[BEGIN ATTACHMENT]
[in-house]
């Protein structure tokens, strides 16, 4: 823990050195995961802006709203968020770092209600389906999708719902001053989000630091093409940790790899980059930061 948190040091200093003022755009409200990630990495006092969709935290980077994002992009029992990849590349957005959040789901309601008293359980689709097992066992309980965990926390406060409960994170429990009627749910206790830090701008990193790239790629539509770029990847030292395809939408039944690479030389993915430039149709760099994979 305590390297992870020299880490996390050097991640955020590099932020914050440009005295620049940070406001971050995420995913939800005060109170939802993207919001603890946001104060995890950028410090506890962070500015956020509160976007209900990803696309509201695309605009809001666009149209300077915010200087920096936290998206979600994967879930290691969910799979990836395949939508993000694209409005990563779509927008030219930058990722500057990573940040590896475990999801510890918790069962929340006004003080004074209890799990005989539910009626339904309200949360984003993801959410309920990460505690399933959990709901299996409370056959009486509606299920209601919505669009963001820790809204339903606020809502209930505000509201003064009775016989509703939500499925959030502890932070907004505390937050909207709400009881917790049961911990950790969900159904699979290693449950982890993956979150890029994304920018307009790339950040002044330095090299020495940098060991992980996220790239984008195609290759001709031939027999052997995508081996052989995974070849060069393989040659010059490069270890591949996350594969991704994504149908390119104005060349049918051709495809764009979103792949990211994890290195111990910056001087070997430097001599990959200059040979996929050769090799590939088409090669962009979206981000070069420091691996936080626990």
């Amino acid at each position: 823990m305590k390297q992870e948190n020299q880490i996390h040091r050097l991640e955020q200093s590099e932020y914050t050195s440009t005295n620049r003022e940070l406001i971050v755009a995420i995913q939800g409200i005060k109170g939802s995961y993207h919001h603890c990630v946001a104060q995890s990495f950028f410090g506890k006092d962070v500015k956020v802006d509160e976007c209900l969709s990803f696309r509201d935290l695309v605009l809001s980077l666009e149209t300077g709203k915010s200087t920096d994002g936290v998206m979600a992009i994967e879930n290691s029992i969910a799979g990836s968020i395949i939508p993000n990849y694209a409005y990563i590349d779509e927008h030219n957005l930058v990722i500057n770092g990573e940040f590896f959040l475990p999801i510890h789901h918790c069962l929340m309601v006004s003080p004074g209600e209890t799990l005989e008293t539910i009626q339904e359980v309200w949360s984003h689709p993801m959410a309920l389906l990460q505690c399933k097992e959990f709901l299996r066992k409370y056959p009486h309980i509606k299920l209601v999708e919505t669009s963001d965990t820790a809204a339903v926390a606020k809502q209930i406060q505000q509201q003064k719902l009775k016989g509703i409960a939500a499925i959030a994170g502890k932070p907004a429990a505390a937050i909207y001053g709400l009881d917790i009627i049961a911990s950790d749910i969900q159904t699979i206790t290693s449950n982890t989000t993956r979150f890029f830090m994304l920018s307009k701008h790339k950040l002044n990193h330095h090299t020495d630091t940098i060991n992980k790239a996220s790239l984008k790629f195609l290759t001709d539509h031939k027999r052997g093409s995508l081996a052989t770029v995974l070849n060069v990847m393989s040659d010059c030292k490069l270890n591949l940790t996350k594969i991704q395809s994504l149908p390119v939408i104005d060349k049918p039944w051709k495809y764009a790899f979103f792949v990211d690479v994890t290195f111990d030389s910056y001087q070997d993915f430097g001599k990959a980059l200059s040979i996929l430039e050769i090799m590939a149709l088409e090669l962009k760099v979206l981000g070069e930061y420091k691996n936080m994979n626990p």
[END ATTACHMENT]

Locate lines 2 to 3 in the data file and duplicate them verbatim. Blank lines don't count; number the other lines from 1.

């Protein structure tokens, strides 16, 4: 823990050195995961802006709203968020770092209600389906999708719902001053989000630091093409940790790899980059930061 948190040091200093003022755009409200990630990495006092969709935290980077994002992009029992990849590349957005959040789901309601008293359980689709097992066992309980965990926390406060409960994170429990009627749910206790830090701008990193790239790629539509770029990847030292395809939408039944690479030389993915430039149709760099994979 305590390297992870020299880490996390050097991640955020590099932020914050440009005295620049940070406001971050995420995913939800005060109170939802993207919001603890946001104060995890950028410090506890962070500015956020509160976007209900990803696309509201695309605009809001666009149209300077915010200087920096936290998206979600994967879930290691969910799979990836395949939508993000694209409005990563779509927008030219930058990722500057990573940040590896475990999801510890918790069962929340006004003080004074209890799990005989539910009626339904309200949360984003993801959410309920990460505690399933959990709901299996409370056959009486509606299920209601919505669009963001820790809204339903606020809502209930505000509201003064009775016989509703939500499925959030502890932070907004505390937050909207709400009881917790049961911990950790969900159904699979290693449950982890993956979150890029994304920018307009790339950040002044330095090299020495940098060991992980996220790239984008195609290759001709031939027999052997995508081996052989995974070849060069393989040659010059490069270890591949996350594969991704994504149908390119104005060349049918051709495809764009979103792949990211994890290195111990910056001087070997430097001599990959200059040979996929050769090799590939088409090669962009979206981000070069420091691996936080626990």
């Amino acid at each position: 823990m305590k390297q992870e948190n020299q880490i996390h040091r050097l991640e955020q200093s590099e932020y914050t050195s440009t005295n620049r003022e940070l406001i971050v755009a995420i995913q939800g409200i005060k109170g939802s995961y993207h919001h603890c990630v946001a104060q995890s990495f950028f410090g506890k006092d962070v500015k956020v802006d509160e976007c209900l969709s990803f696309r509201d935290l695309v605009l809001s980077l666009e149209t300077g709203k915010s200087t920096d994002g936290v998206m979600a992009i994967e879930n290691s029992i969910a799979g990836s968020i395949i939508p993000n990849y694209a409005y990563i590349d779509e927008h030219n957005l930058v990722i500057n770092g990573e940040f590896f959040l475990p999801i510890h789901h918790c069962l929340m309601v006004s003080p004074g209600e209890t799990l005989e008293t539910i009626q339904e359980v309200w949360s984003h689709p993801m959410a309920l389906l990460q505690c399933k097992e959990f709901l299996r066992k409370y056959p009486h309980i509606k299920l209601v999708e919505t669009s963001d965990t820790a809204a339903v926390a606020k809502q209930i406060q505000q509201q003064k719902l009775k016989g509703i409960a939500a499925i959030a994170g502890k932070p907004a429990a505390a937050i909207y001053g709400l009881d917790i009627i049961a911990s950790d749910i969900q159904t699979i206790t290693s449950n982890t989000t993956r979150f890029f830090m994304l920018s307009k701008h790339k950040l002044n990193h330095h090299t020495d630091t940098i060991n992980k790239a996220s790239l984008k790629f195609l290759t001709d539509h031939k027999r052997g093409s995508l081996a052989t770029v995974l070849n060069v990847m393989s040659d010059c030292k490069l270890n591949l940790t996350k594969i991704q395809s994504l149908p390119v939408i104005d060349k049918p039944w051709k495809y764009a790899f979103f792949v990211d690479v994890t290195f111990d030389s910056y001087q070997d993915f430097g001599k990959a980059l200059s040979i996929l430039e050769i090799m590939a149709l088409e090669l962009k760099v979206l981000g070069e930061y420091k691996n936080m994979n626990p």